Lots of content has evolved into being highly shareable on social media. Longform writing is accessible through links. Photos and videos are embeddable. But one medium manages to elude the potential for easy shareability: audio.
With 5.9 million people listening to podcasts, this shouldn’t be hard. And yet, getting audio to the same point of virality as video or photos has consistently proved difficult. In an easy and informative conversation, BBC’s Rowan Collison spoke to digital editor Anna Doble and BBC Radio presenter Shaun Keaveny about their take on the challenge, and how they’ve managed to overcome it—or to ignore the charge outright.
“Ask the Most Interesting Thing”
Keaveny has been presenting for radio for a number of years now, and is reluctant to even admit that he is good at engineering these moments. “If anything pops up that’s even remotely shareable, I’m usually quite surprised,” he admitted. Doble propped up her colleague before giving her response, crediting him with “going into [his] back pocket with interesting, quirkier questions.” As she sees it, content that’s engineered for virality needs that finesse because it’s otherwise uninteresting. But by committing to asking the most interesting thing, you have a head start on creating the content that compels people to comment, share, and start conversations.
Doble is a producer on a joint production between BBC and NRK, a true-crime podcast called “Death in Ice Valley.” Seeking to solve a cold case of a seemingly abandoned, apparent con-woman, the project has been highly engaging for a community of devoted listeners. By asking interesting questions about how this woman met her fate, they’ve generated interest in a topic. But more importantly for Doble, they’ve generated a sense of community among listeners.
Community as Key to Virality
Creating a Facebook group for Death in Ice Valley wasn’t enough to assure its success; the right things had to be shared in that space, and the audience had to have a stake in what was shared. Indeed, Doble admitted of some of the evidence, “we genuinely did need help!” The podcast’s subject had, prior to her death, developed a code to cover her tracks as she traveled. Doble and her team posted the original document to the Facebook group, “leaving the windows open for audience interaction” in hopes that listeners could help decode it. The progress they made was weaved into later episodes.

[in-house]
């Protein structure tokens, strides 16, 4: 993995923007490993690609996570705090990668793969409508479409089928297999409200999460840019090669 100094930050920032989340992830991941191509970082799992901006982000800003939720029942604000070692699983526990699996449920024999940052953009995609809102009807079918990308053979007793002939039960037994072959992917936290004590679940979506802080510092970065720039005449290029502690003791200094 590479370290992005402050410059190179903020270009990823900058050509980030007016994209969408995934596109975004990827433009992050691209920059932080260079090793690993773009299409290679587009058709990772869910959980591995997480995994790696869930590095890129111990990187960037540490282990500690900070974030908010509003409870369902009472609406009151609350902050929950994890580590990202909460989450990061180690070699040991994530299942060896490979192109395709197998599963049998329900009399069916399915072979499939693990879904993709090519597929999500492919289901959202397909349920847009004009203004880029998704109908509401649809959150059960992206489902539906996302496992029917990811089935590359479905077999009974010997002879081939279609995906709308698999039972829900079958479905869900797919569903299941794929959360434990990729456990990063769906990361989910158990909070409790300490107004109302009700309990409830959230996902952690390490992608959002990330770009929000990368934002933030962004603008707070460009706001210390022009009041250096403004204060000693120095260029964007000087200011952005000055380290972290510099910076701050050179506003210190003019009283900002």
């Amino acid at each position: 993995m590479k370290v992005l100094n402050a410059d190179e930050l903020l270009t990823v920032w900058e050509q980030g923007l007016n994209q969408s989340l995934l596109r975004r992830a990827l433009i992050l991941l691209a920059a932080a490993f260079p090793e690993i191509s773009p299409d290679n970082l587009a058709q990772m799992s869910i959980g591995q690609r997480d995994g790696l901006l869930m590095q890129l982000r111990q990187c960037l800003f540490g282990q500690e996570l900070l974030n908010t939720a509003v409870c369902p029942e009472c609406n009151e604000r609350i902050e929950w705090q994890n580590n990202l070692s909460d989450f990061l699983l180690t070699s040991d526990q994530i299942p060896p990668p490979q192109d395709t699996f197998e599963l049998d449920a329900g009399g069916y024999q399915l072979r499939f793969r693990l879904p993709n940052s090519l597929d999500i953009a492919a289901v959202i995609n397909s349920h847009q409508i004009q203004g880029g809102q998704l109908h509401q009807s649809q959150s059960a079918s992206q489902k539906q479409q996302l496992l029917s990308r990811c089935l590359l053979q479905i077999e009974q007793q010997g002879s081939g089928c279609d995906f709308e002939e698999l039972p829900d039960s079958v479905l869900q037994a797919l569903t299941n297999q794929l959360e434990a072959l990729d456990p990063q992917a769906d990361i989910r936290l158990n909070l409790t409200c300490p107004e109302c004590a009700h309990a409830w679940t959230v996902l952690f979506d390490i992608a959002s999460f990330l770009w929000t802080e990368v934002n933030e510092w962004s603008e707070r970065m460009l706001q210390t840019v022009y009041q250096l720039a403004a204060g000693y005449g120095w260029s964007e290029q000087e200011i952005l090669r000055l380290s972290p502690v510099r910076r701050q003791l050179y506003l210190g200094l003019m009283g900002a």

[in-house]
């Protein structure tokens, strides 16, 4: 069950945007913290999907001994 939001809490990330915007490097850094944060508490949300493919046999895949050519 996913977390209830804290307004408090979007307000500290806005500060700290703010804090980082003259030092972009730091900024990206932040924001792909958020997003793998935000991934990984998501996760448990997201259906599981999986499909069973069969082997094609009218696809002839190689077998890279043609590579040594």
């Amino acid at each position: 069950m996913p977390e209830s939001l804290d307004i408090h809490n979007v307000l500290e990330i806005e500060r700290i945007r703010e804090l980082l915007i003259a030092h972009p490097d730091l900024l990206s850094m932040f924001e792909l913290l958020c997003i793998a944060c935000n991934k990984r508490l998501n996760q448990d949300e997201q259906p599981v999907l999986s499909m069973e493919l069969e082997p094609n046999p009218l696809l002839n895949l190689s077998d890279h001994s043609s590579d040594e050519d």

While Keaveny’s efforts are less open than that, Collison called attention to his use of externally sourced sound clips to create a kind of personality for his show. Keaveny notes that the practice was largely unheard of when he started it in 2002. But over the years, it’s become a signature element of his program. In a sense, Collison mused, he employs “audio memes” (like Jeremy Vine’s 2014 “cats in gangs” nonsequitur)to build community among his listeners. This applies to more than just the clips he pipes in, but also the scenarios he references—like the broken 6th floor coffee pot. Before Keaveny departs his current timeslot for an afternoon show, Doble suggested, he should orchestrate its repair on air.
“Weird, Wonderful, or Very Funny”
The trio found one concept recurred over the course of their conversation: intimacy. Audio is an intimate form of expression in a way that more easily shared media isn’t. It can document small moments, or small movements, in a way that other media can’t. And the audio that does go viral has to be, in Collison’s words, “weird, wonderful, or very funny.” Doble and Keaveny agreed that the return to audio might actually be a reaction to the demands of photos or video to be explosively popular: “maybe the return to audio is because people enjoy getting to paint their own pictures.” And said Doble in agreement, “People don’t need pictures all the time!”
As brands seek to make viral moments with video, they’d do well to keep these musings in mind: maybe the demands on audio should be different. They do something different. While they may not travel the internet as fast as other types of content, they travel to the people that need them most—and that type of community is invaluable.
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